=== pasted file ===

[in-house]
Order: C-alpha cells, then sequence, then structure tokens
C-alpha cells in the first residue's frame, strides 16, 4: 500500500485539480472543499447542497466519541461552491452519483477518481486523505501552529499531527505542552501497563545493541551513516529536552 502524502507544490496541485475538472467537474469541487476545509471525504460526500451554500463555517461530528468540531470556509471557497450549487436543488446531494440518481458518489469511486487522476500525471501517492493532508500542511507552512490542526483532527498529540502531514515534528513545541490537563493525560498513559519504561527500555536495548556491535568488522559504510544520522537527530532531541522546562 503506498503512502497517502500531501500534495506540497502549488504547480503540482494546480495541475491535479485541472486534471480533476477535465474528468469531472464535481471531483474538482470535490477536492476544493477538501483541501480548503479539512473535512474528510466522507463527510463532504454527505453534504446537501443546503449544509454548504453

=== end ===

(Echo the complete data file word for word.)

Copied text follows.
[in-house]
Order: C-alpha cells, then sequence, then structure tokens
C-alpha cells in the first residue's frame, strides 16, 4: 500500500485539480472543499447542497466519541461552491452519483477518481486523505501552529499531527505542552501497563545493541551513516529536552 502524502507544490496541485475538472467537474469541487476545509471525504460526500451554500463555517461530528468540531470556509471557497450549487436543488446531494440518481458518489469511486487522476500525471501517492493532508500542511507552512490542526483532527498529540502531514515534528513545541490537563493525560498513559519504561527500555536495548556491535568488522559504510544520522537527530532531541522546562 503506498503512502497517502500531501500534495506540497502549488504547480503540482494546480495541475491535479485541472486534471480533476477535465474528468469531472464535481471531483474538482470535490477536492476544493477538501483541501480548503479539512473535512474528510466522507463527510463532504454527505453534504446537501443546503449544509454548504453